circle Primary olfactory cortex=the piriform (L., “pear-shaped”) cortex (Fig. 1.3) (lateral olfactory gyrus from lateral olfactory stria to amygdala) as well as the periamygdaloid cortex. This is the primary olfactory pathway.

Fibers then travel from the piriform cortex (primary olfactory cortex) to the following:

circle Entorhinal cortex (Fig. 1.3) (secondary olfactory cortex) to the hippocampus, insula, and frontal lobe by way of the uncinate fasciculus.

circle Amygdala, lateral preoptic hypothalamus, and the nucleus of the diagonal band.

circle Mediodorsal (MD) thalamic nucleus to the orbitofrontal cortex (for conscious analysis of odor, a phylogenetically newer pathway).

Medial olfactory stria. Projects to the septal area (subcallosal area and the paraterminal gyrus) (also termed the medial olfactory area). This phylogenetically older pathway mediates the emotional/autonomic response to odors with its limbic connections.

Intermediate olfactory stria. Projects to the anterior perforated substance (intermediate olfactory area) between the olfactory trigone (triangle formed by lateral and medial striae) and the optic tract.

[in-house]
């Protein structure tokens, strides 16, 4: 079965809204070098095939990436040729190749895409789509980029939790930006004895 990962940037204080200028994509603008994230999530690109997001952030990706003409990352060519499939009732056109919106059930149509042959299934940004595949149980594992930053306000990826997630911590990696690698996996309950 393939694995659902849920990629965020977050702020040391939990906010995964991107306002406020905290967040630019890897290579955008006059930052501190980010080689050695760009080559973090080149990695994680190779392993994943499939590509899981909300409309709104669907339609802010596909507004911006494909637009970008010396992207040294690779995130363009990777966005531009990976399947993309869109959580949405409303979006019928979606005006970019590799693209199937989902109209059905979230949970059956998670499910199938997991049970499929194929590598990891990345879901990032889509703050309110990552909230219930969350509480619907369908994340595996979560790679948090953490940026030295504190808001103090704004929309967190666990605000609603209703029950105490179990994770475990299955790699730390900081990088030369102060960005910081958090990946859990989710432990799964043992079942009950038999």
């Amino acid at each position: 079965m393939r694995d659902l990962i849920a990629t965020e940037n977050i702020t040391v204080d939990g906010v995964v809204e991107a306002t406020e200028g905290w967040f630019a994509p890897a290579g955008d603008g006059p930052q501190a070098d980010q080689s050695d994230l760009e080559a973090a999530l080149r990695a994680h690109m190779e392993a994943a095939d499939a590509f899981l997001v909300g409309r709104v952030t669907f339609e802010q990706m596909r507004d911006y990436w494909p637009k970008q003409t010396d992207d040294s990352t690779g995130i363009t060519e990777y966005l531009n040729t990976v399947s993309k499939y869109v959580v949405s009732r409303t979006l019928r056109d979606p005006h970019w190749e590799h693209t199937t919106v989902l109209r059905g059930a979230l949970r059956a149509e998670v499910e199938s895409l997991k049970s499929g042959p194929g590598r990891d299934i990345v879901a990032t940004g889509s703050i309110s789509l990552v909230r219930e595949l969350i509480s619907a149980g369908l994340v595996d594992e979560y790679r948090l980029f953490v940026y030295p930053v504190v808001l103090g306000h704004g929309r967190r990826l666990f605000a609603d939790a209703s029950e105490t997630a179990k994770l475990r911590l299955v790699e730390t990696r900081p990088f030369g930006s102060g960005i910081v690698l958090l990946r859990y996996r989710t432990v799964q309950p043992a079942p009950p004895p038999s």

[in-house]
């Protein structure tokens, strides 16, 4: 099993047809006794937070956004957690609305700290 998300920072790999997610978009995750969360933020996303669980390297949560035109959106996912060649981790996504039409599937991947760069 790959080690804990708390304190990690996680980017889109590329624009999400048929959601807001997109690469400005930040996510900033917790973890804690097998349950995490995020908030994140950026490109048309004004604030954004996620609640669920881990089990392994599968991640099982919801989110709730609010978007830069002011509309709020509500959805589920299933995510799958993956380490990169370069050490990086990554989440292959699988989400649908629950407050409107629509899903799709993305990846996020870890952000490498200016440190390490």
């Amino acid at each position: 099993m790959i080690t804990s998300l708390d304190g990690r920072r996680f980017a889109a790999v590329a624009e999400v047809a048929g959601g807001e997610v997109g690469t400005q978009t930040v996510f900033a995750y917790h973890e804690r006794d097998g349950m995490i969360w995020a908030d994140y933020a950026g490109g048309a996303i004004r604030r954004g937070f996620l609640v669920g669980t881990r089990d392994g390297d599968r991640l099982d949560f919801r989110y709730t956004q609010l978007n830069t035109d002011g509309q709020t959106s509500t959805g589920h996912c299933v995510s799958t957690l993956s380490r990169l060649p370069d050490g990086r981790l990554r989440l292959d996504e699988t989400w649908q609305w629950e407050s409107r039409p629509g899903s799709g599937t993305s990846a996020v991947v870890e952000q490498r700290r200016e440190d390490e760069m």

Rhinencephalon (“smell brain”). Olfactory bulbs, tracts, striae, and anterior olfactory nucleus and piriform cortex. Anterior perforated substance. Bounded by the medial and lateral olfactory striae anteriorly, optic tract medially, and posteriorly by the diagonal band of Broca. Transmits perforating vessels.

Diagonal band of Broca. White matter tract connecting septal nuclei to amygdala, connects all three olfactory areas (medial, intermediate, and lateral).

Efferent fibers from the olfactory areas travel in

The medial forebrain bundle (MFB) from all three olfactory areas to the hypothalamus and brainstem reticular formation.

circle The stria medullaris thalami from the olfactory areas to the habenular nucleus (epithalamus).

The stria terminalis from the amygdala to the anterior hypothalamus and preoptic area. The hypothalamus sends the olfactory information to the reticular formation, superior and inferior salivatory nuclei (for salivation in response to odors), and dorsal motor nucleus of X (to cause acceleration of peristalsis and increased gastric secretion).


Fig. 1.3 Olfactory system (basal view). Together, the olfactory bulbs, tracts (“stalks”), striae, anterior olfactory nucleus, and piriform cortex make up the primary olfactory pathway. See text for details. (From Gilman S, Newman SW. Manter and Gatz’s Essentials of Clinical Neuroanatomy and Neurophysiology [10th ed.]. Philadelphia: F.A. Davis Publishers, 2003. Reprinted with permission.)

Olfactory Nerve: Normal Images (Figs. 1.4, 1.5, 1.6)

Olfactory System Lesions

Loss of smell (anosmia) can be produced by a lesion anywhere along the olfactory pathway, from the olfactory epithelium, olfactory bulb, olfactory tracts, and/or central structures (posterior orbitofrontal, subcallosal, anterior temporal, or insular cortex).

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Feb 26, 2016 | Posted by in GENERAL RADIOLOGY | Comments Off on Olfactory Nerve